The enigma of capital And the crises of capitalism

David Harvey, 1935-

Book - 2010

"Since the moment the deeply unsettling financial disaster erupted in September 2008, a crisis of confidence has gripped the economic mind. Experts of all stripes, from Alan Greenspan on down, were at a loss to explain what had happened. David Harvey saw this moment coming. A legendary scholar and critic of capitalism, he has been warning of problems for decades. Now, in The Enigma of Capital, Harvey provides a sweeping and brilliantly clear explanation of how the disaster happened, and how... we can avoid another like it. Unlike other commentators, Harvey does not focus on subprime loans or mortgage securitization as the root cause of the calamity. Instead, he looks at something that reaches far deeper into the heart of capitalism--the flow of money through society. He shows how falling profit margins in the 1970s generated a deep transformation. With government assistance, capital was freed to flow across borders, and production moved to cheaper labor markets, depressing workers' incomes in the West. But as more and more money moved out of the laboring classes and into the pockets of the wealthy, a problem arose--how could the workers afford to buy the products which fueled the now-global economy? To solve this problem, a new kind of finance capitalism arose, pouring rivers of credit to increasingly strapped consumers. Moreover, these financial institutions loaned money to both real-estate developers as well as home buyers--in effect, controlling both the supply and demand for housing. But when the real-estate market collapsed, so did this financial edifice, an edifice that dominated our economy. We cannot afford to simply shore up this financial system, Harvey writes; we need to undertake a radical overhaul. With this landmark account, he offers a richly informed discussion of how we can turn our economy in a new direction--fairer, healthier, more just, and truly sustainable"--Publisher's description.

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Subjects
Published
Oxford [England] ; New York : Oxford University Press 2010.
Language
English
Item Description
"Published in the United Kingdom in 2010 by Profile Books Ltd."--Title page verso.
Physical Description
viii, 296 pages : illustrations ; 25 cm
Bibliography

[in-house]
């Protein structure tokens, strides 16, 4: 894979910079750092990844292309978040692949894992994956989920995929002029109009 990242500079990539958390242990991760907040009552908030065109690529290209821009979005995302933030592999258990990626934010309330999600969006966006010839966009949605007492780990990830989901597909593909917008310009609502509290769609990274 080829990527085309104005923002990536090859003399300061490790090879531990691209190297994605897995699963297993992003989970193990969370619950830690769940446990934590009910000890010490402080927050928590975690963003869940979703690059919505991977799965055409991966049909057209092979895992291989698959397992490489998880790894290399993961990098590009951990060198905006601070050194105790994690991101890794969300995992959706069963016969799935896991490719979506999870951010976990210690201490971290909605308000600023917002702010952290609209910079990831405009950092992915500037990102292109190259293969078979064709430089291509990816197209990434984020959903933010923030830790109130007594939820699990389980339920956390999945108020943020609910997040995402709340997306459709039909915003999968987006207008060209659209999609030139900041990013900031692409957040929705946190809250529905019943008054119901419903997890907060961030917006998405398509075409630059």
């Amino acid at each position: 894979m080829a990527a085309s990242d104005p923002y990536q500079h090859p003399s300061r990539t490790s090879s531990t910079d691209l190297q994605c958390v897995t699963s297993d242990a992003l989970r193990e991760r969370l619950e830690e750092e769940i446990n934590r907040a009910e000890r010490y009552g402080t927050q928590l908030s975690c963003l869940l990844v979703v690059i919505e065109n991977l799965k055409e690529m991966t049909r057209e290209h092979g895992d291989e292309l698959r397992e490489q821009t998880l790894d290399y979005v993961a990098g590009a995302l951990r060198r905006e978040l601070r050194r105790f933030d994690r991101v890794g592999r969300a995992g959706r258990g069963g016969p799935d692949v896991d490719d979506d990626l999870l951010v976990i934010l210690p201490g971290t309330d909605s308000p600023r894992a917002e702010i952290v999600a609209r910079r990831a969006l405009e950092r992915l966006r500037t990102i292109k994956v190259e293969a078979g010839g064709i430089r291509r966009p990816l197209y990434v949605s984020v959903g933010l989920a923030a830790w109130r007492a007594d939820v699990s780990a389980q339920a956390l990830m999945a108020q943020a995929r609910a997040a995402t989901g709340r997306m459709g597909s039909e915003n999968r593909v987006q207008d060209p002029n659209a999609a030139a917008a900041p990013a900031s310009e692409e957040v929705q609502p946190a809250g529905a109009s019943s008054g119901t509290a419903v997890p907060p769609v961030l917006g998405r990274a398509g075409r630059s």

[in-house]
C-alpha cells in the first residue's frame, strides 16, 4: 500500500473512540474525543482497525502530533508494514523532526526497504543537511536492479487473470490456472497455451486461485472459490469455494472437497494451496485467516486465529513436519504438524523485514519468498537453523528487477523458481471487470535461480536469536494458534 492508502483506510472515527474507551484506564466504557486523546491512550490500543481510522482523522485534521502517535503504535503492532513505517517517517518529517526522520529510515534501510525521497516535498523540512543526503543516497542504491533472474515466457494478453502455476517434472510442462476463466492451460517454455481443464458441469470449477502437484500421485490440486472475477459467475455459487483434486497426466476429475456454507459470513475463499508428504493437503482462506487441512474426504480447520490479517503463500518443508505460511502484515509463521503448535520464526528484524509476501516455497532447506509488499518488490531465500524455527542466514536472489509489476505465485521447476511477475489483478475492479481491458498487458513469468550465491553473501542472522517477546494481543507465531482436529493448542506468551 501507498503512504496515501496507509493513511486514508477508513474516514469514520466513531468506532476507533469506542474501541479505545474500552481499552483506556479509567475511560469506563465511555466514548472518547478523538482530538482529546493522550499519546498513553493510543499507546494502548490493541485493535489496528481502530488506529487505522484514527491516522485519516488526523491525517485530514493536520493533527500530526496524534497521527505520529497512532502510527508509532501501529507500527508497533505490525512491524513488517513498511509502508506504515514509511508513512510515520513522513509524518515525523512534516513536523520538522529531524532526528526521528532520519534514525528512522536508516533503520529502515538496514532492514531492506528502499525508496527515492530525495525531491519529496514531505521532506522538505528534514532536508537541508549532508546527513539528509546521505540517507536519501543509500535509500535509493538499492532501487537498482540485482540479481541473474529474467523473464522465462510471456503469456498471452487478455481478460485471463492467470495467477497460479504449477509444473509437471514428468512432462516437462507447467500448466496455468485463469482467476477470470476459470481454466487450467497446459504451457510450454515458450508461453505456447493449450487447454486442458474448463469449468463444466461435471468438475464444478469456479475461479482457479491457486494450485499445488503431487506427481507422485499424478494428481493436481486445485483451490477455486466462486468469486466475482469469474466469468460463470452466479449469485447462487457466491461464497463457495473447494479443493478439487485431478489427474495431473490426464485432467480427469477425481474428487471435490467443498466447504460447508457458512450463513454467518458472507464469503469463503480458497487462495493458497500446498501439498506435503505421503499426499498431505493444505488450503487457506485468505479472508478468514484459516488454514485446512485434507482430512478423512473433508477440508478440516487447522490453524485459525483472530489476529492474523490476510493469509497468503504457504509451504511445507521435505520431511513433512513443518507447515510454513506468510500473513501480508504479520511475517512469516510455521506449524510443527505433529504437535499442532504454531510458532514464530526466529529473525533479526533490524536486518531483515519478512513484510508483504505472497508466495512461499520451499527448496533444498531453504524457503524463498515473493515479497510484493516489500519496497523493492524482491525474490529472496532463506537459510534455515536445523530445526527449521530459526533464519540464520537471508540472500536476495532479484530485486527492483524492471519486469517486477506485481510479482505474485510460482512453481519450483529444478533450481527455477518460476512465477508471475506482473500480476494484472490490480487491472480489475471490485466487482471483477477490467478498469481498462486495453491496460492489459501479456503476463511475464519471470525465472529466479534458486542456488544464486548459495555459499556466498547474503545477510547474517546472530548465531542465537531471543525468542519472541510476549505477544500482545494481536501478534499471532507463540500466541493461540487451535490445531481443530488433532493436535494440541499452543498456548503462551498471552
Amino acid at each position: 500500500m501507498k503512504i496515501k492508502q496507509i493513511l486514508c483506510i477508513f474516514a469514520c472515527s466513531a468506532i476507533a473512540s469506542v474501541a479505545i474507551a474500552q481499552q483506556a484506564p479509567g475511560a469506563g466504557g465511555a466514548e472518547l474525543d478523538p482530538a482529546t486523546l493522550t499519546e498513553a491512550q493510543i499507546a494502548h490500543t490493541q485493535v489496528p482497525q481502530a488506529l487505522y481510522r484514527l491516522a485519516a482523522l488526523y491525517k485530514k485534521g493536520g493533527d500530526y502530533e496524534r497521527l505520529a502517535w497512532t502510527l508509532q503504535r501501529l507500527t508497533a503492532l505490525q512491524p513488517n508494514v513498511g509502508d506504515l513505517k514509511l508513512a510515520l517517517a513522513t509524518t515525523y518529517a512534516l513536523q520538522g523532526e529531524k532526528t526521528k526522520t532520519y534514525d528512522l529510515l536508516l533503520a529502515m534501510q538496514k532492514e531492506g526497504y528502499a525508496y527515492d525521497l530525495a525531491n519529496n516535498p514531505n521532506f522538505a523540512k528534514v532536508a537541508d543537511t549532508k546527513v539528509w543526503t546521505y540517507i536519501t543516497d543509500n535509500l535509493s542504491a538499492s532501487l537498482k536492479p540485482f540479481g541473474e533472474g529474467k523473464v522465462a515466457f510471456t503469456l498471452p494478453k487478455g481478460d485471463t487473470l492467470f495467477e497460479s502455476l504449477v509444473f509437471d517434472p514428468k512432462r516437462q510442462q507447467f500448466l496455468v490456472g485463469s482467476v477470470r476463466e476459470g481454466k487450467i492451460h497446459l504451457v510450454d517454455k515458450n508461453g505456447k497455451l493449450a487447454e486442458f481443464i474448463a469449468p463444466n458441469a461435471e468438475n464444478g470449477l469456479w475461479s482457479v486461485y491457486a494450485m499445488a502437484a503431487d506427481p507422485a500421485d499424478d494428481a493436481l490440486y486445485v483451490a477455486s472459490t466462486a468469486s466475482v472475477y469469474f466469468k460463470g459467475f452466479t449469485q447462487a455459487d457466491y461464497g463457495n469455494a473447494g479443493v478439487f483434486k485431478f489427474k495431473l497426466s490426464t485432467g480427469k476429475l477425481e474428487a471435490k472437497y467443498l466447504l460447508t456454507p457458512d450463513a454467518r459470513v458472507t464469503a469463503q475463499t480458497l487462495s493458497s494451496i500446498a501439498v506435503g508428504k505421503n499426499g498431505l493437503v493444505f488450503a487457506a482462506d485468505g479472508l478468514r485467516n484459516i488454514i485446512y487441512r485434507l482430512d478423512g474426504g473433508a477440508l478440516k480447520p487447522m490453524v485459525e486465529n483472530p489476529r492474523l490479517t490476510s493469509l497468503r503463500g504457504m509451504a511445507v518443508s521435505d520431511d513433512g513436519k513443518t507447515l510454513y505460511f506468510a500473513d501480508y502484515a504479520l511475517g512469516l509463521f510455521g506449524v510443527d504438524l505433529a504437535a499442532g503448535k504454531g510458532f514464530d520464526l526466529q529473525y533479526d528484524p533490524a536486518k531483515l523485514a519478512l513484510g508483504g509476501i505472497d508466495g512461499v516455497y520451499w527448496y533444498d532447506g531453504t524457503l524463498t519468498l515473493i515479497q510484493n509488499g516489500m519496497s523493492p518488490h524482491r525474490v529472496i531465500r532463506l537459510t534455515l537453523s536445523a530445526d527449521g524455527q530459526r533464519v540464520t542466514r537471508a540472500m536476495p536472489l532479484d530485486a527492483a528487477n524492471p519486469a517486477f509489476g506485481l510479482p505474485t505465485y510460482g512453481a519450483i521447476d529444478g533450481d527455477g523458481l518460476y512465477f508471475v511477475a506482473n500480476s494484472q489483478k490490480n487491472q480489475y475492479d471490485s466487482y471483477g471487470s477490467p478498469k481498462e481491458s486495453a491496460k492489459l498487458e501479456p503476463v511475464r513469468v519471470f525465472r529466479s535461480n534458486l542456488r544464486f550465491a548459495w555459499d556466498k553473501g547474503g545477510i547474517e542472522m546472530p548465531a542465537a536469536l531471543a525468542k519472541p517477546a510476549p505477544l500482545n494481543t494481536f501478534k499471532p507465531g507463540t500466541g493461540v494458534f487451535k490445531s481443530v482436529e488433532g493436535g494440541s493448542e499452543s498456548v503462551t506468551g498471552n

Includes bibliographical references (pages 263-267) and index.
ISBN
9780199758715
0199758719
9780199836840
0199836841
Main Author
David Harvey, 1935- (-)
  • The disruption
  • Capital assembled
  • Capital goes to work
  • Capital goes to market
  • Capital evolves
  • The geography of it all
  • Creative destruction on the land
  • What is to be done? And who is going to do it?
Review by Booklist Reviews

Harvey, longtime academic teaching Karl Marx's Das Capital, discusses capital flow, which is the lifeblood of all capitalist societies, spreading throughout the world like blood circulating through the human body, noting that the body dies when the blood flow stops. The author contends that many economists, executives, and politicians may not fully understand the nature of capital flows as the global institutions and lenders suck the life blood out of people everywhere, especially the poor, and central bankers' actions result in excess liquidity, falsely believing such transfusions will cure capital-flow problems. We learn about the disruptions and destruction of capital flow and the author's suggested guiding norms (which he readily admits are utopian), including respect for nature, radical equality in social relations, and technological and organizational innovations oriented toward the common good rather than supporting military power and corporate greed. Although this is clearly a view from the Left, and all readers will not agree with Harvey, he nevertheless offers thought-provoking analysis and ideas in this excellent but challenging book. Copyright 2010 Booklist Reviews.